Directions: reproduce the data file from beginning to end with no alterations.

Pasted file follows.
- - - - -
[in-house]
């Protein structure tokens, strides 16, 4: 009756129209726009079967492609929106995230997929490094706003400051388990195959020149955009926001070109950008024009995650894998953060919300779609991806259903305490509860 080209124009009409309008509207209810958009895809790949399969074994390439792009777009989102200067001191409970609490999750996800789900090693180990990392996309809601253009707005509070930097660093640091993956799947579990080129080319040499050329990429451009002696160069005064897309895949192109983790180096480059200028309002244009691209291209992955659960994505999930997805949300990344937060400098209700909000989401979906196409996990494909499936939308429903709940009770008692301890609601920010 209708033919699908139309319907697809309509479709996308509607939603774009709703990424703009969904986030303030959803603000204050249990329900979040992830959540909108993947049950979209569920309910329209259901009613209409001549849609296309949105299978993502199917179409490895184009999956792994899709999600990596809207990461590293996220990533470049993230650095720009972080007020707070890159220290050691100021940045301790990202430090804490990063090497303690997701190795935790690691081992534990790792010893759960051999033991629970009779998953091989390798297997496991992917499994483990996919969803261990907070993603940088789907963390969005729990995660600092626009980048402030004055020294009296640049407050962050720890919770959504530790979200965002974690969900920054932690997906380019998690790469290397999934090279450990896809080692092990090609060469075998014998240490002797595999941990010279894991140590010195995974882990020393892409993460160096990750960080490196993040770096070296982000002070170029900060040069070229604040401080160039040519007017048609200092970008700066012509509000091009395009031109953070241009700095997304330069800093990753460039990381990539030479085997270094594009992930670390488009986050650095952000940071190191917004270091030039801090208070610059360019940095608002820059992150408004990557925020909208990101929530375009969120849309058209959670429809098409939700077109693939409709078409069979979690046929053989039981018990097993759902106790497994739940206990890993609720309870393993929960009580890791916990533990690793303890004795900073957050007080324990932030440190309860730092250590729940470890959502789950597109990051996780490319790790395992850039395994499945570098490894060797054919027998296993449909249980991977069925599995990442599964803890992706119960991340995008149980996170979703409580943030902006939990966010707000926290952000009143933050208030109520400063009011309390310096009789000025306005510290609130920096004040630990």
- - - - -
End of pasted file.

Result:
[in-house]
């Protein structure tokens, strides 16, 4: 009756129209726009079967492609929106995230997929490094706003400051388990195959020149955009926001070109950008024009995650894998953060919300779609991806259903305490509860 080209124009009409309008509207209810958009895809790949399969074994390439792009777009989102200067001191409970609490999750996800789900090693180990990392996309809601253009707005509070930097660093640091993956799947579990080129080319040499050329990429451009002696160069005064897309895949192109983790180096480059200028309002244009691209291209992955659960994505999930997805949300990344937060400098209700909000989401979906196409996990494909499936939308429903709940009770008692301890609601920010 209708033919699908139309319907697809309509479709996308509607939603774009709703990424703009969904986030303030959803603000204050249990329900979040992830959540909108993947049950979209569920309910329209259901009613209409001549849609296309949105299978993502199917179409490895184009999956792994899709999600990596809207990461590293996220990533470049993230650095720009972080007020707070890159220290050691100021940045301790990202430090804490990063090497303690997701190795935790690691081992534990790792010893759960051999033991629970009779998953091989390798297997496991992917499994483990996919969803261990907070993603940088789907963390969005729990995660600092626009980048402030004055020294009296640049407050962050720890919770959504530790979200965002974690969900920054932690997906380019998690790469290397999934090279450990896809080692092990090609060469075998014998240490002797595999941990010279894991140590010195995974882990020393892409993460160096990750960080490196993040770096070296982000002070170029900060040069070229604040401080160039040519007017048609200092970008700066012509509000091009395009031109953070241009700095997304330069800093990753460039990381990539030479085997270094594009992930670390488009986050650095952000940071190191917004270091030039801090208070610059360019940095608002820059992150408004990557925020909208990101929530375009969120849309058209959670429809098409939700077109693939409709078409069979979690046929053989039981018990097993759902106790497994739940206990890993609720309870393993929960009580890791916990533990690793303890004795900073957050007080324990932030440190309860730092250590729940470890959502789950597109990051996780490319790790395992850039395994499945570098490894060797054919027998296993449909249980991977069925599995990442599964803890992706119960991340995008149980996170979703409580943030902006939990966010707000926290952000009143933050208030109520400063009011309390310096009789000025306005510290609130920096004040630990």